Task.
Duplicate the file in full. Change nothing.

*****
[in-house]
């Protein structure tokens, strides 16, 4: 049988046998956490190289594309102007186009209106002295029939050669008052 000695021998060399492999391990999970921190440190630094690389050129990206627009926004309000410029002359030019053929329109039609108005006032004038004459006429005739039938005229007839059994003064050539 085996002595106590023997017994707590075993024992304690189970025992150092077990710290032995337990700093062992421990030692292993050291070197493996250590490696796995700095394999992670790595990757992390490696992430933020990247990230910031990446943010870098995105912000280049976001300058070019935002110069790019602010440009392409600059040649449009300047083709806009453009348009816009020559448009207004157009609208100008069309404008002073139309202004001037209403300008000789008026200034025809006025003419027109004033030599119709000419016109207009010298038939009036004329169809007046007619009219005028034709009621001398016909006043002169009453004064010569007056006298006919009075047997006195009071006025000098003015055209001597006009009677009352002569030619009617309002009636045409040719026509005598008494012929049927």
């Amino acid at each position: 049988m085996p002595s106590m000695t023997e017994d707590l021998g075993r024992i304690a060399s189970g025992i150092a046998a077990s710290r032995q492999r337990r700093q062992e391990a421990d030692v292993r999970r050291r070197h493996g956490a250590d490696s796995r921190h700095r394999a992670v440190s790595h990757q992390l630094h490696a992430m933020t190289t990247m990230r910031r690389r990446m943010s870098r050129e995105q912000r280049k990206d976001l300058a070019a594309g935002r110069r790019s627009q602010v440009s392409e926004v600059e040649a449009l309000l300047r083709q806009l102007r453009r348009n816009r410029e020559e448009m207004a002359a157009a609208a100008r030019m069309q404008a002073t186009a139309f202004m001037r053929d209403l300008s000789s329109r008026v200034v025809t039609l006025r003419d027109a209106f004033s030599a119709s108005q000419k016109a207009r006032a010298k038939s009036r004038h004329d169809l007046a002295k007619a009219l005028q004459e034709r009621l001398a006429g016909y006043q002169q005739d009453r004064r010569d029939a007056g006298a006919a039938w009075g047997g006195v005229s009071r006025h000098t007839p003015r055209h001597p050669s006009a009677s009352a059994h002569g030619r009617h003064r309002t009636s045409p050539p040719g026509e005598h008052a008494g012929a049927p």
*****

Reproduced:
[in-house]
């Protein structure tokens, strides 16, 4: 049988046998956490190289594309102007186009209106002295029939050669008052 000695021998060399492999391990999970921190440190630094690389050129990206627009926004309000410029002359030019053929329109039609108005006032004038004459006429005739039938005229007839059994003064050539 085996002595106590023997017994707590075993024992304690189970025992150092077990710290032995337990700093062992421990030692292993050291070197493996250590490696796995700095394999992670790595990757992390490696992430933020990247990230910031990446943010870098995105912000280049976001300058070019935002110069790019602010440009392409600059040649449009300047083709806009453009348009816009020559448009207004157009609208100008069309404008002073139309202004001037209403300008000789008026200034025809006025003419027109004033030599119709000419016109207009010298038939009036004329169809007046007619009219005028034709009621001398016909006043002169009453004064010569007056006298006919009075047997006195009071006025000098003015055209001597006009009677009352002569030619009617309002009636045409040719026509005598008494012929049927």
């Amino acid at each position: 049988m085996p002595s106590m000695t023997e017994d707590l021998g075993r024992i304690a060399s189970g025992i150092a046998a077990s710290r032995q492999r337990r700093q062992e391990a421990d030692v292993r999970r050291r070197h493996g956490a250590d490696s796995r921190h700095r394999a992670v440190s790595h990757q992390l630094h490696a992430m933020t190289t990247m990230r910031r690389r990446m943010s870098r050129e995105q912000r280049k990206d976001l300058a070019a594309g935002r110069r790019s627009q602010v440009s392409e926004v600059e040649a449009l309000l300047r083709q806009l102007r453009r348009n816009r410029e020559e448009m207004a002359a157009a609208a100008r030019m069309q404008a002073t186009a139309f202004m001037r053929d209403l300008s000789s329109r008026v200034v025809t039609l006025r003419d027109a209106f004033s030599a119709s108005q000419k016109a207009r006032a010298k038939s009036r004038h004329d169809l007046a002295k007619a009219l005028q004459e034709r009621l001398a006429g016909y006043q002169q005739d009453r004064r010569d029939a007056g006298a006919a039938w009075g047997g006195v005229s009071r006025h000098t007839p003015r055209h001597p050669s006009a009677s009352a059994h002569g030619r009617h003064r309002t009636s045409p050539p040719g026509e005598h008052a008494g012929a049927p």